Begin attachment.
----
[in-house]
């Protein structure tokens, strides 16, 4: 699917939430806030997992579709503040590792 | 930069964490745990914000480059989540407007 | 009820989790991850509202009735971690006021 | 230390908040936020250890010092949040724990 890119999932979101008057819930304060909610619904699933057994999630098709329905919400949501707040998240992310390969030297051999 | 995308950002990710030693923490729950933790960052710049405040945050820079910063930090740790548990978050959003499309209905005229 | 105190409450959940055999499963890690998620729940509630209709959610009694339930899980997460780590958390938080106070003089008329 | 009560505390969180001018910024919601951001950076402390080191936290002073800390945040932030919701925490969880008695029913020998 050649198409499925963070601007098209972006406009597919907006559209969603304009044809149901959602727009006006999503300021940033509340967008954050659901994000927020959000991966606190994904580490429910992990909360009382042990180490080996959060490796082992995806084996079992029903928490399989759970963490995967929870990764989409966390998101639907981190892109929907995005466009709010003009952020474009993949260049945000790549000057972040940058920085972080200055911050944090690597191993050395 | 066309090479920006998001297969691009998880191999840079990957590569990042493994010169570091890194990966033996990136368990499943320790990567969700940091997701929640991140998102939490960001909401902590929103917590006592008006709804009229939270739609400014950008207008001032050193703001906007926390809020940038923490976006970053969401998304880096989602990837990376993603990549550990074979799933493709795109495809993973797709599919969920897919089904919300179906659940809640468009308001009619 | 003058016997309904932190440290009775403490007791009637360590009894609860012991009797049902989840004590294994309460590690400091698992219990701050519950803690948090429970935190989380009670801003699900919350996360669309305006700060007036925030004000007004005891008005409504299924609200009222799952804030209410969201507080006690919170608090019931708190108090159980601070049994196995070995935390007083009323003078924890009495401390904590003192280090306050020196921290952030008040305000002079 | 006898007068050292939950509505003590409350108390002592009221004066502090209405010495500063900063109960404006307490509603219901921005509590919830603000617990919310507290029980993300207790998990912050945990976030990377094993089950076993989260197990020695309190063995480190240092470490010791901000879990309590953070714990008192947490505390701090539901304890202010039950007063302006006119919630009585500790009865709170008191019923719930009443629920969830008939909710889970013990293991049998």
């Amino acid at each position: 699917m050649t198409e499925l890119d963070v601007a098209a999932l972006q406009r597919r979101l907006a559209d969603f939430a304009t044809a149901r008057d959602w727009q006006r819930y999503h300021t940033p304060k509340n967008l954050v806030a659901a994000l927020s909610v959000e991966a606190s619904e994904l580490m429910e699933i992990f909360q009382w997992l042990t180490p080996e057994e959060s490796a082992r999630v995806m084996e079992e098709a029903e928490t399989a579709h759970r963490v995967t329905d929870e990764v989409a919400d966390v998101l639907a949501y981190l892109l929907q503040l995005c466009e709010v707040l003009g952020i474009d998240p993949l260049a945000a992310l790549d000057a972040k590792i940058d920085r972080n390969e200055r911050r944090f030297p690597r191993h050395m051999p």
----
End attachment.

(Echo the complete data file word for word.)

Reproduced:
[in-house]
């Protein structure tokens, strides 16, 4: 699917939430806030997992579709503040590792 | 930069964490745990914000480059989540407007 | 009820989790991850509202009735971690006021 | 230390908040936020250890010092949040724990 890119999932979101008057819930304060909610619904699933057994999630098709329905919400949501707040998240992310390969030297051999 | 995308950002990710030693923490729950933790960052710049405040945050820079910063930090740790548990978050959003499309209905005229 | 105190409450959940055999499963890690998620729940509630209709959610009694339930899980997460780590958390938080106070003089008329 | 009560505390969180001018910024919601951001950076402390080191936290002073800390945040932030919701925490969880008695029913020998 050649198409499925963070601007098209972006406009597919907006559209969603304009044809149901959602727009006006999503300021940033509340967008954050659901994000927020959000991966606190994904580490429910992990909360009382042990180490080996959060490796082992995806084996079992029903928490399989759970963490995967929870990764989409966390998101639907981190892109929907995005466009709010003009952020474009993949260049945000790549000057972040940058920085972080200055911050944090690597191993050395 | 066309090479920006998001297969691009998880191999840079990957590569990042493994010169570091890194990966033996990136368990499943320790990567969700940091997701929640991140998102939490960001909401902590929103917590006592008006709804009229939270739609400014950008207008001032050193703001906007926390809020940038923490976006970053969401998304880096989602990837990376993603990549550990074979799933493709795109495809993973797709599919969920897919089904919300179906659940809640468009308001009619 | 003058016997309904932190440290009775403490007791009637360590009894609860012991009797049902989840004590294994309460590690400091698992219990701050519950803690948090429970935190989380009670801003699900919350996360669309305006700060007036925030004000007004005891008005409504299924609200009222799952804030209410969201507080006690919170608090019931708190108090159980601070049994196995070995935390007083009323003078924890009495401390904590003192280090306050020196921290952030008040305000002079 | 006898007068050292939950509505003590409350108390002592009221004066502090209405010495500063900063109960404006307490509603219901921005509590919830603000617990919310507290029980993300207790998990912050945990976030990377094993089950076993989260197990020695309190063995480190240092470490010791901000879990309590953070714990008192947490505390701090539901304890202010039950007063302006006119919630009585500790009865709170008191019923719930009443629920969830008939909710889970013990293991049998």
């Amino acid at each position: 699917m050649t198409e499925l890119d963070v601007a098209a999932l972006q406009r597919r979101l907006a559209d969603f939430a304009t044809a149901r008057d959602w727009q006006r819930y999503h300021t940033p304060k509340n967008l954050v806030a659901a994000l927020s909610v959000e991966a606190s619904e994904l580490m429910e699933i992990f909360q009382w997992l042990t180490p080996e057994e959060s490796a082992r999630v995806m084996e079992e098709a029903e928490t399989a579709h759970r963490v995967t329905d929870e990764v989409a919400d966390v998101l639907a949501y981190l892109l929907q503040l995005c466009e709010v707040l003009g952020i474009d998240p993949l260049a945000a992310l790549d000057a972040k590792i940058d920085r972080n390969e200055r911050r944090f030297p690597r191993h050395m051999p």